Let me try to set up the context first: Romania, East European developing country, ex-behind the Iron Curtain, now in NATO and European Union.
The following events have actually happened. Some assumptions are made (e.g. why the Government actually feel) though.
End of October 2015 - a nightclub fire takes more than 60 lives. This event shows serious problems related to how Town Hall, National Health System and other institutions work (mainly corruption) and many people go on public strikes. About 60-70,000 people demanded Government resignation.
Back then, both the Parliament and the Government were controlled by the Socialist (or their satellite parties), but it was also one year before the general elections. Also, there some external pressure (EU, USA), so they allowed the fall of the Government, the President nominated a EU technocrat.
Mid December 2016 - Socialists and their satellites have won the elections (50% + 1 in both Chambers of the Parliament). The Government is also controlled by them. Only the President is from the opposition now.
Mid January 2017 - Socialists tried to secretly issue a Government decision that contains significant changes of Criminal Law. Shortly put, these changes allowed some notorious thieves to be freed from prison or charges against them to be dropped. Also, stealing from public funds becomes much more difficult to prosecute.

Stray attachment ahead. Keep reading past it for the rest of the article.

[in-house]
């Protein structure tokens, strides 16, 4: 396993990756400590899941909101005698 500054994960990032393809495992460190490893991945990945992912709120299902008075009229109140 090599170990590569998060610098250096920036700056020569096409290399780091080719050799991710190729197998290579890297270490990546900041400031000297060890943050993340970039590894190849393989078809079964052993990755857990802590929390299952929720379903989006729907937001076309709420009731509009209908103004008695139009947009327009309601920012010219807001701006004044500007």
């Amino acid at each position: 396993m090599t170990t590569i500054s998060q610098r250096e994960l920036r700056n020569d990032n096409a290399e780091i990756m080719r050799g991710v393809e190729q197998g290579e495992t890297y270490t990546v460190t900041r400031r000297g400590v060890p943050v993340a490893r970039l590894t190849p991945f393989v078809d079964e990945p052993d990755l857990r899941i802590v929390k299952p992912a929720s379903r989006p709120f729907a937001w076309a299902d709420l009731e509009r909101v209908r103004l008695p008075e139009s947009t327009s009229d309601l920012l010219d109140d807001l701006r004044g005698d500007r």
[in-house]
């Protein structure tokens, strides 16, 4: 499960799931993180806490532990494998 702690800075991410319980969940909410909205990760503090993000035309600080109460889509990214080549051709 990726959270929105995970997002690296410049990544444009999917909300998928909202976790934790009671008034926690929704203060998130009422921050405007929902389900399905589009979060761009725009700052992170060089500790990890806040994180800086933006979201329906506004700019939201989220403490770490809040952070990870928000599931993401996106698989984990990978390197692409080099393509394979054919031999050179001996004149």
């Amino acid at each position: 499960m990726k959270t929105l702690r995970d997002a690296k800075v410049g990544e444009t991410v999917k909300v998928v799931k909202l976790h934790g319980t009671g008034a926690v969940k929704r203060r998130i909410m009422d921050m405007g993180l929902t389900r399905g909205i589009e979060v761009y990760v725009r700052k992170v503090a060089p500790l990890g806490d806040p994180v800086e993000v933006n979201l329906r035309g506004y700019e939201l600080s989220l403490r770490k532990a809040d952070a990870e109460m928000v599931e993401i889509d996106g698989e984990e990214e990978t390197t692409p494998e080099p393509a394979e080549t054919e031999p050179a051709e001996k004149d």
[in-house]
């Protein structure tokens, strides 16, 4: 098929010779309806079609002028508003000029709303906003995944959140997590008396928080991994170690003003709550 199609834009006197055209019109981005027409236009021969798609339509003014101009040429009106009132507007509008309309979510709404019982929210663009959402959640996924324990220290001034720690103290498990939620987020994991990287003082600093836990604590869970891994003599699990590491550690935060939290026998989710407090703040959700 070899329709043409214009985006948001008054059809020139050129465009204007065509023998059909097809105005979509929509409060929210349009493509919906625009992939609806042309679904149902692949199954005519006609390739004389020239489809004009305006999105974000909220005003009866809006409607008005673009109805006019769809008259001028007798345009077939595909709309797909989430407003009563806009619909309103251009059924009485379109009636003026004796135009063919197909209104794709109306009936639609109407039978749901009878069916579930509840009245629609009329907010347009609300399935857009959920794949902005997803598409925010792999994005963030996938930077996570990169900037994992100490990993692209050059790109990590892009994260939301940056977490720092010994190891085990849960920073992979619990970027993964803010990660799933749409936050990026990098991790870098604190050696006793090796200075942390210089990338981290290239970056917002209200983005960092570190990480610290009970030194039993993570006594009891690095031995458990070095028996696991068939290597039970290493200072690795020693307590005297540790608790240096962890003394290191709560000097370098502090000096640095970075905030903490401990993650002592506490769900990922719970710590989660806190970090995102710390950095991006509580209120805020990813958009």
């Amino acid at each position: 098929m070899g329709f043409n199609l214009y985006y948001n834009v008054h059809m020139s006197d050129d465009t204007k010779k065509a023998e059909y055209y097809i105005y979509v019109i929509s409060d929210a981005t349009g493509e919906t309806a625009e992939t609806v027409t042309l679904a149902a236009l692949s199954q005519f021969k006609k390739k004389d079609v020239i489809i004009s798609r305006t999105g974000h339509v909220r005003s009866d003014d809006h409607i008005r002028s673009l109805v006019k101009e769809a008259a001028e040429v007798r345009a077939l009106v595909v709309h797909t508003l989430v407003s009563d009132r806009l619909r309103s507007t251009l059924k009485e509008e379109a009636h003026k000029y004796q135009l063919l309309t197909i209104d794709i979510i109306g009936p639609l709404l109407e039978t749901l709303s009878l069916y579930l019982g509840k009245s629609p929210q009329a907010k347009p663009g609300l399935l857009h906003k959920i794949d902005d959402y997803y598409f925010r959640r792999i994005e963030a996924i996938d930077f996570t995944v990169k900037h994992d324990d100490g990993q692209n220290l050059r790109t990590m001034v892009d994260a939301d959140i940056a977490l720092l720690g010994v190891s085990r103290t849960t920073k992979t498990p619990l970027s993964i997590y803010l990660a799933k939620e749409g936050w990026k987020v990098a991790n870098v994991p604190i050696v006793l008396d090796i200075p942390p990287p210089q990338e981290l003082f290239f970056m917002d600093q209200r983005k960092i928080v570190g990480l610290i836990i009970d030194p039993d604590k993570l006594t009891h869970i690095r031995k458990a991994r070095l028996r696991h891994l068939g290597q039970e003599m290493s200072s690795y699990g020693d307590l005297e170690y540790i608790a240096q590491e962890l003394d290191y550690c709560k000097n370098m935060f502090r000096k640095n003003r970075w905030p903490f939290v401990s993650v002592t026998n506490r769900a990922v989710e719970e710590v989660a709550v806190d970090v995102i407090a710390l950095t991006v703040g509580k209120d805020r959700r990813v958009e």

The President tricked them by coming to the Government meeting. By law, he leads the meeting if he is there, so everything became public.
People got out in the streets, but there are less than 30000 in several major cities.
Question: Is it possible that these protests change what politicians are going to do?
Their regime was just legitimized. Also, the international context is far from being so favorable to hope from external pressure (e.g. USA has just changed the President, there is no Ambassador to convey the usual "anti-corruption" message).
[EDIT] I will try to tighten the question to make it answerable.
Considering current political context - elections less than 2 months ago that brought current politicians to power (legitimization), reduced American political pressure for anti-corruption laws (usually expressed by the Ambassador) and no immediate popularity loss effects (next general elections in 4 years) - are there any political mechanisms that might help the protesters of blocking adaption of these law changes?
NOTE: Recently, I have found out about a principle called "the principle of the most favorable criminal law" that states that the most favorable criminal law should be applied, if the "favorable law" overlaps with the incarceration period. So, even if the change is done for a single day and then rejected in the Parliament, this principle can be applied.